Sunday, December 25, 2011

Christmas 2011

Last night, I went with my Mom and her husband to Christmas eve mass at a Catholic church. This morning, I went to my Presbyterian Church (USA).

As those of you who have read my reviews of David Marshall’s works can probably tell, I can easily become skeptical when it comes to the Bible and religion. I had some of that skepticism last night, as I wondered how exactly I should feel during the service, when I was not even certain that we were celebrating a real event in history! But some things in that service, and in this morning’s service, and in my reading of Marshall made me more of a believer in Christianity. I thought about the stories about Jesus doing good for people, as well as what David Marshall says about Jesus’ humility (even though Jesus also made quite exalted claims about himself in the Gospels, as Marshall points out), and how that has inspired many followers of Jesus to love the sick, the oppressed, and the marginalized, and to do so with humility. The priest last night talked about the light of God and virtue, and prayed that these things might subsume the vice that is within us. I thought about John Calvin’s assertion that all people bear the image of God, which may mean that we all are like God in possessing the capacity to love, morality, a degree of intellect, etc., even though Calvin would say that the image has been defaced by sin. Then, there was this morning, when the pastor talked about the restoration of God’s full image in us through Jesus Christ.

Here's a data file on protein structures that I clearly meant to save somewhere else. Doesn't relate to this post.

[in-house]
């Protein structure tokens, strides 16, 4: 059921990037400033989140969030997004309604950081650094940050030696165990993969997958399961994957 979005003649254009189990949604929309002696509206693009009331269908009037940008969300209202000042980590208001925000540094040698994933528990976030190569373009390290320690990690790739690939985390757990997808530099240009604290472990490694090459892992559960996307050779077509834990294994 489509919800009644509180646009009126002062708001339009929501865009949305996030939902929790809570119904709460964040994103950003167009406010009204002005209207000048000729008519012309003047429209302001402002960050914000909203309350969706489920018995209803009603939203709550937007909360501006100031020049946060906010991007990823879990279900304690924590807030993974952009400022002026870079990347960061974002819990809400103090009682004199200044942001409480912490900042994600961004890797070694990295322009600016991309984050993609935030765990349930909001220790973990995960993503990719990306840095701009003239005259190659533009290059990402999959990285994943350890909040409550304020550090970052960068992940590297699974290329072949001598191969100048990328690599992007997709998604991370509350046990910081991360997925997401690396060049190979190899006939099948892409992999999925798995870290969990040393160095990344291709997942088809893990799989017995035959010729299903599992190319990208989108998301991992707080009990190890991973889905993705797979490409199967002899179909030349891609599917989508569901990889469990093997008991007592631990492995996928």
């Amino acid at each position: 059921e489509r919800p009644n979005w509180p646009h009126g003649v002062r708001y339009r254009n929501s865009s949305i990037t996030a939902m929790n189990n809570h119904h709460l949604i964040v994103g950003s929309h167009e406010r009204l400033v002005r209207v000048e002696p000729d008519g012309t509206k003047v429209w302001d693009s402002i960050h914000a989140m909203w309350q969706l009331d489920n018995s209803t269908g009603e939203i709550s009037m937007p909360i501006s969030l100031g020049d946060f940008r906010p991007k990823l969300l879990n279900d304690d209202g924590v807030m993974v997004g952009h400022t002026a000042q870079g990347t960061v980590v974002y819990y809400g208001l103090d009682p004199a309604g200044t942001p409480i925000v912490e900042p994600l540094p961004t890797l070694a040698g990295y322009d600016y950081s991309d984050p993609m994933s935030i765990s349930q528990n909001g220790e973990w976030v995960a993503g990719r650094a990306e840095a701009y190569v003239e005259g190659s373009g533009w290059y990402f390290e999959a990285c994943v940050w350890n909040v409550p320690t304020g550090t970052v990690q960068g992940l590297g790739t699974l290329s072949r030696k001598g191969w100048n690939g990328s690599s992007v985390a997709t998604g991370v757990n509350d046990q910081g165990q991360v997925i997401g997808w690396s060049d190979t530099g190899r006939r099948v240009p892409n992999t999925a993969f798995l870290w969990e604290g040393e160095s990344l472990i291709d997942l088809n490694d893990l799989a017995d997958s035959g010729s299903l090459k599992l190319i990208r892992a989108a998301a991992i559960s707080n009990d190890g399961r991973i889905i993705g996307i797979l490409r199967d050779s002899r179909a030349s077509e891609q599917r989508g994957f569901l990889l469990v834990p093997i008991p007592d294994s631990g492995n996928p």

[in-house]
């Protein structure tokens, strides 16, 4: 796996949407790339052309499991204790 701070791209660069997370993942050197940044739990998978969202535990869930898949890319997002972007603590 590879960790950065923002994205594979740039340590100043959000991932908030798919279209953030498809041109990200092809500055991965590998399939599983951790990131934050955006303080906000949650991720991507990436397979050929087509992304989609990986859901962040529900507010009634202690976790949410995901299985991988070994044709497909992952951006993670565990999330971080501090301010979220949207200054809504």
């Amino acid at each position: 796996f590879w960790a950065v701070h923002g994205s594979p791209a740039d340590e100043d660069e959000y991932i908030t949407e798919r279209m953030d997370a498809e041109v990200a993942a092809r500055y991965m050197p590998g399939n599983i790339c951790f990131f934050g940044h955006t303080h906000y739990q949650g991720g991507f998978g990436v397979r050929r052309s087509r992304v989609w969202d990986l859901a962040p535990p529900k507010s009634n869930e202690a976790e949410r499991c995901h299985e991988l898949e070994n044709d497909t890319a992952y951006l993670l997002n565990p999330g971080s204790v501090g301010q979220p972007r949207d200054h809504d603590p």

I didn’t think much about the atonement or who is going to hell or heaven. I thought more about Jesus manifesting a divine sort of benevolence, and the hope that Christianity offers that we can become good, too. I think that everyone has a degree of light when it comes to God, for all people realize that there is some standard of goodness (whether or not it is “absolute”). This is true for those who believe in Jesus, and also for many who do not. I prefer to think about how Jesus fits into that light, rather than focusing on how those who don’t believe in Christianity will go to hell.

One more thought: I grew up in an Armstrongite denomination that did not keep Christmas, and I used to talk with Jehovah’s Witnesses, who also did not observe it. Both decried how Christmas reduces Christ to the status of a baby every year, when Christ is a king. I have to admit that I was puzzled by some statements that I heard in both church services: when we prayed to the infant Jesus last night, and when the pastor this morning asked in his sermon what our gift will be to the newborn Christ. I mean, Jesus is not a baby anymore! But I also found a great emphasis on Jesus’ kingship in Christmas—-in the services, with the songs that we sung and the Scriptures that we read. Contra Armstrongites and Jehovah’s Witnesses, we were celebrating Christ as king in our telling of the nativity story.

I’m glad to be with my Mom, her husband, and our kitty cats this Christmas. It’s much better than the years I was alone during the holidays! I hope that, whether you are alone or with people, you will have happy holidays this year.

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